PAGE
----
In addition to the February APQA advice, the Table Grape Protocol revision was completed with positive compliance results that prioritized onsite validation and removed the pre-clearance inspection requirement.

Removing the pre-clearance inspector requirement reduces costs and increases the flexibility of edible viticulture growers. This supports the ability of Australian producers to trade throughout the seasonal tariff period under a free trade agreement between South Korea and Australia.

What should exporters do

Exporters may want to investigate the opportunities available in the Korean market after the pre-approval inspection requirement has been removed.

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Contact us for more information and support for the Korean market Emma Hatcher, Counselor (Agriculture) Seoul.

The requirements for importing edible grapes into South Korea are: Manual for importing national requirements websites..

Market overview

  • Australia’s edible grape exports to South Korea increased from A $ 520,800 in 2017 to A $ 43.8 million in 2020 (ABS2021).
  • In 2020, South Korea was Australia’s third-largest destination for edible grapes after China and Indonesia, slightly ahead of Japan.
  • In 2015-19, South Korea imported US $ 174 million of edible grapes (UN Comtrade, 2021).
  • Australia was the third largest supplier of edible grapes in South Korea after Chile and the United States.

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Siemens launches new digital energy test lab with RMITi …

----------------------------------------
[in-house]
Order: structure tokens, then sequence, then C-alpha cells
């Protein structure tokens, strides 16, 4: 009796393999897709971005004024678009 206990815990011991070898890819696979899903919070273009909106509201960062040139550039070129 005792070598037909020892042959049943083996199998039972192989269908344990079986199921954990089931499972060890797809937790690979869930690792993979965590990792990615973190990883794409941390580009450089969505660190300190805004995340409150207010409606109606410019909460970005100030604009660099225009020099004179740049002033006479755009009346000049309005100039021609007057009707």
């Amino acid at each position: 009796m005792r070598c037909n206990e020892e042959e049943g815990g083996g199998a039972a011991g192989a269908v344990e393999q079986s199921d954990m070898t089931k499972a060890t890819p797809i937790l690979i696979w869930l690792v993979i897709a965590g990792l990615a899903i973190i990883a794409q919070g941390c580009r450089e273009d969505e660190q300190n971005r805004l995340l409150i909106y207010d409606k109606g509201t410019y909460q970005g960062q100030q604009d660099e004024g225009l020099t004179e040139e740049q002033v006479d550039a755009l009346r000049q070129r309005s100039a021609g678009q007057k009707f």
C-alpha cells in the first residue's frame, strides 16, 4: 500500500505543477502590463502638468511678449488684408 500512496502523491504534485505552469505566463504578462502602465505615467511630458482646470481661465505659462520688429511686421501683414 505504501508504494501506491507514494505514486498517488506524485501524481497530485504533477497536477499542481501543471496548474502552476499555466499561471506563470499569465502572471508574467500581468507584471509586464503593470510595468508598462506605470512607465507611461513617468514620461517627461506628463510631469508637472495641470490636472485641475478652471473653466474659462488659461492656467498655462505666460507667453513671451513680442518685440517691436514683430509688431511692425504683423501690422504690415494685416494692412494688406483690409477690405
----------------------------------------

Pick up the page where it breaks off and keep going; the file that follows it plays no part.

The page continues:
Insights-Malaysia Expands National Lockdown


The Malaysian government has extended the national blockade until June 28th. The blockade, which restricts economic activity and restricts the movement of people, came into effect on June 1, and was initially scheduled to end on June 14.

Under the extended blockade, only the economic sector considered essential will continue to operate. All agriculture and related supply chains, including ports and manufacturers of agricultural inputs, are expected to remain open.

During this blockade, import customs clearance by border authorities will continue. Malaysian border authorities are tightening document scrutiny and compliance with import requirements.

What should exporters do?

To minimize the risk of delays, agricultural and food exporters are encouraged to ensure that their products continue to meet the requirements of the importing country by referring to: Manual for importing country requirements website.

The industry is advised to contact the Australian High Commission in Kuala Lumpur on issues related to the supply of critical agricultural inputs.

Contact Sanjay Boothalingam, Kuala Lumpur Counselor (Agriculture) for more information and assistance.

Comprehensive strategic partnership

Bilateral relations between Australia and Malaysia Comprehensive strategic partnership (CSP). The CSP emphasizes the importance of free trade and investment, as well as open economy and business-friendly policies. The CSP confirms our country’s intention to further strengthen the Australian-Malaysian partnership on agricultural trade.

Background

Malaysia is an important source of input for Australia’s agriculture and food processing sector. Australia is a major supplier of a variety of agricultural products to Malaysia, including wheat, mutton, beef, veal and cheese. Australia and Malaysia are working together to minimize the supply chain disruption caused by the COVID-19 pandemic.